Others in the community, starting with the student athletes who must play on the field—when weather permits—are hopeful that taxpayers approve the work, which would start once the current school year ends and be completed by September at the latest.

Lacrosse, soccer and football players inadvertently rip up the grass field, causing ruts that can send balls bouncing in unnatural directions, said Cory Hubbard, a senior who plays lacrosse and football on the main field. When it rains, Devin Mandell, a junior who plays lacrosse, soccer and track and field, said mud patches form and grit often finds its way into the eyes of players. And if the district resurfaced its running track, athletes wouldn’t get shin splints as often, said Alex Choi, a 17-year-old senior.

Perhaps most important to student athletes, a turf field will allow them to feel as if they were part of a serious athletic program. That’s hard to get past right now because, as Devin pointed out, something as seemingly harmless as a light drizzle can potentially sideline practices and delay games.

If its installation is approved, a turf field will enable the district to keep holding as many as 70 games a year on the main field. Holding that many games on a grass field is placing too heavy a strain on it, according to school officials. Ideally, only 20 games would be held on the grass each year.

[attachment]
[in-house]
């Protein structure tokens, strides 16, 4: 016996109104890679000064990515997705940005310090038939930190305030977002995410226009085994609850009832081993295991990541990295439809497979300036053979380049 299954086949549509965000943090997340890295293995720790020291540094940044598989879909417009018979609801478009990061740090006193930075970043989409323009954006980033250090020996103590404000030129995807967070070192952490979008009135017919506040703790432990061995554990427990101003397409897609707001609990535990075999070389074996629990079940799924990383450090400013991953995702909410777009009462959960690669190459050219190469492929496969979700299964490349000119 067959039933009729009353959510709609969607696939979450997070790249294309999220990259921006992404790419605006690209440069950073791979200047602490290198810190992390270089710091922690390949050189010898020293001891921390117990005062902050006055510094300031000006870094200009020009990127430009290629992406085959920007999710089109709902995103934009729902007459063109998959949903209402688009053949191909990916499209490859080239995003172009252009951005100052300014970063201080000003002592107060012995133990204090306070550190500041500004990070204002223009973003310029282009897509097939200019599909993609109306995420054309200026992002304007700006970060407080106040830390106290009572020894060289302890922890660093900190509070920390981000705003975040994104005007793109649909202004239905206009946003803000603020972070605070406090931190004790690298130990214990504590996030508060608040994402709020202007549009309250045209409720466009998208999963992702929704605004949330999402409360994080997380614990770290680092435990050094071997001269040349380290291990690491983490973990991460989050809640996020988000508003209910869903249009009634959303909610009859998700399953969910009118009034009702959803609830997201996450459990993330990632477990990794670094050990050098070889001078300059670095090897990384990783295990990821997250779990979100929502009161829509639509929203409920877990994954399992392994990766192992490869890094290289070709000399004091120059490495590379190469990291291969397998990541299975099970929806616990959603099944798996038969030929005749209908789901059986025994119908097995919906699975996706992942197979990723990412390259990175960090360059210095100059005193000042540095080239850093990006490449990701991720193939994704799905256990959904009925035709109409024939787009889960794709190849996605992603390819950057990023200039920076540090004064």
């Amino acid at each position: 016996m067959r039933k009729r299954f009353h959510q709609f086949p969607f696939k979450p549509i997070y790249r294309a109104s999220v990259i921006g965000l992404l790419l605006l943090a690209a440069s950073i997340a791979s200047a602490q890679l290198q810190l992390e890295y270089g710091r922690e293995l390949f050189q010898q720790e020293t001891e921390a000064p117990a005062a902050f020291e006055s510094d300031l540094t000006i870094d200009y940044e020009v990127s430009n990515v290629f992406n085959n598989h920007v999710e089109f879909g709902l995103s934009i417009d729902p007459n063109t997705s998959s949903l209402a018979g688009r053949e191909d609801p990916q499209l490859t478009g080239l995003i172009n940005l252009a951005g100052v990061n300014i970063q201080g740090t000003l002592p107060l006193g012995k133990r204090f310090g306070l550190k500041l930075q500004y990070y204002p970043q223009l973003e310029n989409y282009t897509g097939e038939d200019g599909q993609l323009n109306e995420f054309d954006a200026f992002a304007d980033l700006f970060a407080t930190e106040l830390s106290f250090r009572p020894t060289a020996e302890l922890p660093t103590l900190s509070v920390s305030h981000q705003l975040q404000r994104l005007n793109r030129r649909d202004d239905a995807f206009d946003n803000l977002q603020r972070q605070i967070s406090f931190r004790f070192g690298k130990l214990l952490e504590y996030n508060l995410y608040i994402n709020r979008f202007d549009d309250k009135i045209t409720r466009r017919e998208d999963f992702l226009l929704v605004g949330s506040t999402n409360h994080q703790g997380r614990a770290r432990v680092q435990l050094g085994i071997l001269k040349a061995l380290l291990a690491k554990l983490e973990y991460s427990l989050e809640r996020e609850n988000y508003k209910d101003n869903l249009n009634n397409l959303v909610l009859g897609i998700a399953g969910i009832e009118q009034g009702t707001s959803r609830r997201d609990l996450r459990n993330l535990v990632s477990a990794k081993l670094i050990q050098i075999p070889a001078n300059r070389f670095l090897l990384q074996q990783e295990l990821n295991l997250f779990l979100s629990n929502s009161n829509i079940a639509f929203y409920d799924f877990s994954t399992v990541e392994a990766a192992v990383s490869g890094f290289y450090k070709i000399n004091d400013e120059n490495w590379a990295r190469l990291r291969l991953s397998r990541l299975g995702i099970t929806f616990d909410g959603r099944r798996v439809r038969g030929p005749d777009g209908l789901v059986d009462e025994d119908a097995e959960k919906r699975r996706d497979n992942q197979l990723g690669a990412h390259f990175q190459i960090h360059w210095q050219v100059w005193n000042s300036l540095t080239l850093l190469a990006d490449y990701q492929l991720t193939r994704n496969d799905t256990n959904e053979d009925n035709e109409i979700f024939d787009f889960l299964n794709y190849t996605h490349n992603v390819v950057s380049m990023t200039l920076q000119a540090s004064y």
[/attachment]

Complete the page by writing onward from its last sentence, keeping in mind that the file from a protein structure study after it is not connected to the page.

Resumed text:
Additionally, a turf field will enhance the district’s physical education program, said School Board President Aram Terchunian. He said the change will allow physical education teachers to extend their outdoor athletic sessions by five or six weeks each spring.

“We need synthetic turf,” Mr. Terchunian said. “Natural grass doesn’t do that.”

If the measure makes the ballot, and if taxpayers approve it, the turf field will be installed and track resurfaced by September, meaning that the football team will be able to finish its season on its home turf. The board approved that timeline at its last meeting on March 8. BBS Architect and Engineers of Patchogue, the firm hired to oversee the project, must complete preliminary work now so a building permit can be secured from the New York State Education Department immediately after the May vote.

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It is about time that WHB gets a turf field. With the amount of youth teams that utilize the fields along with the JV and Varsity sports it only makes sense. WHB is always behind when it comes to our facilities. It took forever to get lights for the field and now it is going to take forever to get the turf, I hope to see a permanent Hurricane swirl at midfield before the current freshman class graduate. It would certainly give student athletes of all sports something to be proud of!
By frmreastendr (7), Rochester on Mar 22, 10 7:03 PM
Why have money spent on something that is not required or proven to be safe? It would be smarter to spend money on solar panels for the school. This could benefit everyone. There are also tax benefits to this.
By WHBlocal (3), WHB on Mar 24, 10 11:47 AM
Nero fiddles while the Village Government burns.Anyone for cheesecake?
By nellie (451), sag harbor on Mar 24, 10 10:24 PM